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Why is a Lambertian BRDF normalised by dividing by $\pi$? Since the area of a unit sphere is $4 \pi$, and the area of the half sphere above the surface is $2 \pi$, shouldn't it rather be $1/(2\pi)$?

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2 Answers 2

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I think I got it!

Because $cos(\theta)$ integrates to $\pi$ over the hemisphere (and not $2\pi$). And the incoming light is multiplied by $cos(\theta)$ (and the BRDF).

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The apparent brightness of a Lambertian surface is the same regardless of viewing angle. This is accomplished mathematically by the Lambertian BRDF cosine function, which counteracts the 1/cosine change in differential surface area at oblique angles. Since BRDF is reflected radiance (W/m^2/sr) over irradiance (W/m^2), the value for a hemisphere is the albedo divided by the projected solid angle of a hemisphere.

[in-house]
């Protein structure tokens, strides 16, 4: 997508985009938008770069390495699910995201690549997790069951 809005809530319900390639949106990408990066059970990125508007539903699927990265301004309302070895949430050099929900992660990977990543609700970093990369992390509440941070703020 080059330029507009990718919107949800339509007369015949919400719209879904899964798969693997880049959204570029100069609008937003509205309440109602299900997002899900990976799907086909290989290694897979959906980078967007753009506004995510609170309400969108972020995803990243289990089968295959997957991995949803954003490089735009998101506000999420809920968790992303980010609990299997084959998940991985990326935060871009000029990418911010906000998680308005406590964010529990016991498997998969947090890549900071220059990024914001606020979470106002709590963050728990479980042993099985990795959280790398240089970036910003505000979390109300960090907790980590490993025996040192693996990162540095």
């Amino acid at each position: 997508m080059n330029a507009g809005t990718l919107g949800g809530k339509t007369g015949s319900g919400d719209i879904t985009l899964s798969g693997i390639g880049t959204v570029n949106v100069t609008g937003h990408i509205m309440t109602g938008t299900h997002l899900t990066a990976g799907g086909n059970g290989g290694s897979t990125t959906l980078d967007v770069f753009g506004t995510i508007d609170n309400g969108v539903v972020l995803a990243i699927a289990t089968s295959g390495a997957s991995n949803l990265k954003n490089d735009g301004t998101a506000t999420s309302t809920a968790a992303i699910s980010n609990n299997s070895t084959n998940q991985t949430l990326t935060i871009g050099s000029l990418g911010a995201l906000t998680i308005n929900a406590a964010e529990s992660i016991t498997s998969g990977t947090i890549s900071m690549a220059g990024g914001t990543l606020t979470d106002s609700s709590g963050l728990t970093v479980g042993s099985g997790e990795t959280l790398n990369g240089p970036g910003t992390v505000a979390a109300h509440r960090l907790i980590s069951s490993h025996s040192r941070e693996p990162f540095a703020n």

The area projected by a hemisphere is that of a circle, $\pi r^2$, and the definition of solid angle is $\Omega = A/r^2$. It follows that $\Omega_{h} = \pi r^2/r^2 = \pi$. Converting from irradiance to reflected radiance, i.e., applying the BRDF, is as simple as multiplying by $albedo/\Omega_{h}=albedo/\pi$, where $albedo=1$ for a non-emissive surface.

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